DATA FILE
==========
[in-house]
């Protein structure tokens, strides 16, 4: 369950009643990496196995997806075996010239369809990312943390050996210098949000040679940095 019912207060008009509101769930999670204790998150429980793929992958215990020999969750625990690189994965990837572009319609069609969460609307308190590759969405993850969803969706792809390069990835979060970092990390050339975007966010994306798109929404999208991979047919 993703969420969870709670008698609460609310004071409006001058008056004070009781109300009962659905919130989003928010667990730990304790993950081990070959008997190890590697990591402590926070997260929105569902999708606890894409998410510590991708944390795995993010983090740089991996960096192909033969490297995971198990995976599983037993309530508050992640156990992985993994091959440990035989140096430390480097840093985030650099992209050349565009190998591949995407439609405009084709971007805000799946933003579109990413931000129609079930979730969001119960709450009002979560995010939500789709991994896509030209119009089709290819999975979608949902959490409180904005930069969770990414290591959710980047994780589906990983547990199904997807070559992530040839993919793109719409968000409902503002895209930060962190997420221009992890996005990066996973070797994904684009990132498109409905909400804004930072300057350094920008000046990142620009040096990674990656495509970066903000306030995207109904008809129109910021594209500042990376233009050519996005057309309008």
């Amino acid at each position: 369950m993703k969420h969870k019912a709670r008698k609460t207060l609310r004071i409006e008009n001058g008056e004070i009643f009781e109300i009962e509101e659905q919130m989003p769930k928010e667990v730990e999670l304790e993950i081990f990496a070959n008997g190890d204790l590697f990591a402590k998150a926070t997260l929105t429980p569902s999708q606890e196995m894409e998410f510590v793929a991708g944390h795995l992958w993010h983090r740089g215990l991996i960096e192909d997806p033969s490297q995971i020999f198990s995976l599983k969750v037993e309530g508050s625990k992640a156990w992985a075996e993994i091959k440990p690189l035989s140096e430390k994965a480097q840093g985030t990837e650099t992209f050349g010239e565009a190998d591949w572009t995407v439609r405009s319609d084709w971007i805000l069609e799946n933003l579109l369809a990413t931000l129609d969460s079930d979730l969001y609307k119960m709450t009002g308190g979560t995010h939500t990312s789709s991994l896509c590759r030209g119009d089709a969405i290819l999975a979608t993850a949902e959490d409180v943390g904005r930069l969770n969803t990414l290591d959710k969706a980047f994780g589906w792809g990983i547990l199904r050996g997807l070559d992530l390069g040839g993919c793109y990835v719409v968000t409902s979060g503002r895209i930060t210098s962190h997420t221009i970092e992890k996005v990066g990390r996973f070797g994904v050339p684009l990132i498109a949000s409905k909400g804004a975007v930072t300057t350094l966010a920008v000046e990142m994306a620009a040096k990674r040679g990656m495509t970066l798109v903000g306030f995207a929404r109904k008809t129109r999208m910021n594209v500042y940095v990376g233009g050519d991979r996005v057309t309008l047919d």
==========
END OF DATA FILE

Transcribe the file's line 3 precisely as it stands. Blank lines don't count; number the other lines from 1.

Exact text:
């Amino acid at each position: 369950m993703k969420h969870k019912a709670r008698k609460t207060l609310r004071i409006e008009n001058g008056e004070i009643f009781e109300i009962e509101e659905q919130m989003p769930k928010e667990v730990e999670l304790e993950i081990f990496a070959n008997g190890d204790l590697f990591a402590k998150a926070t997260l929105t429980p569902s999708q606890e196995m894409e998410f510590v793929a991708g944390h795995l992958w993010h983090r740089g215990l991996i960096e192909d997806p033969s490297q995971i020999f198990s995976l599983k969750v037993e309530g508050s625990k992640a156990w992985a075996e993994i091959k440990p690189l035989s140096e430390k994965a480097q840093g985030t990837e650099t992209f050349g010239e565009a190998d591949w572009t995407v439609r405009s319609d084709w971007i805000l069609e799946n933003l579109l369809a990413t931000l129609d969460s079930d979730l969001y609307k119960m709450t009002g308190g979560t995010h939500t990312s789709s991994l896509c590759r030209g119009d089709a969405i290819l999975a979608t993850a949902e959490d409180v943390g904005r930069l969770n969803t990414l290591d959710k969706a980047f994780g589906w792809g990983i547990l199904r050996g997807l070559d992530l390069g040839g993919c793109y990835v719409v968000t409902s979060g503002r895209i930060t210098s962190h997420t221009i970092e992890k996005v990066g990390r996973f070797g994904v050339p684009l990132i498109a949000s409905k909400g804004a975007v930072t300057t350094l966010a920008v000046e990142m994306a620009a040096k990674r040679g990656m495509t970066l798109v903000g306030f995207a929404r109904k008809t129109r999208m910021n594209v500042y940095v990376g233009g050519d991979r996005v057309t309008l047919d």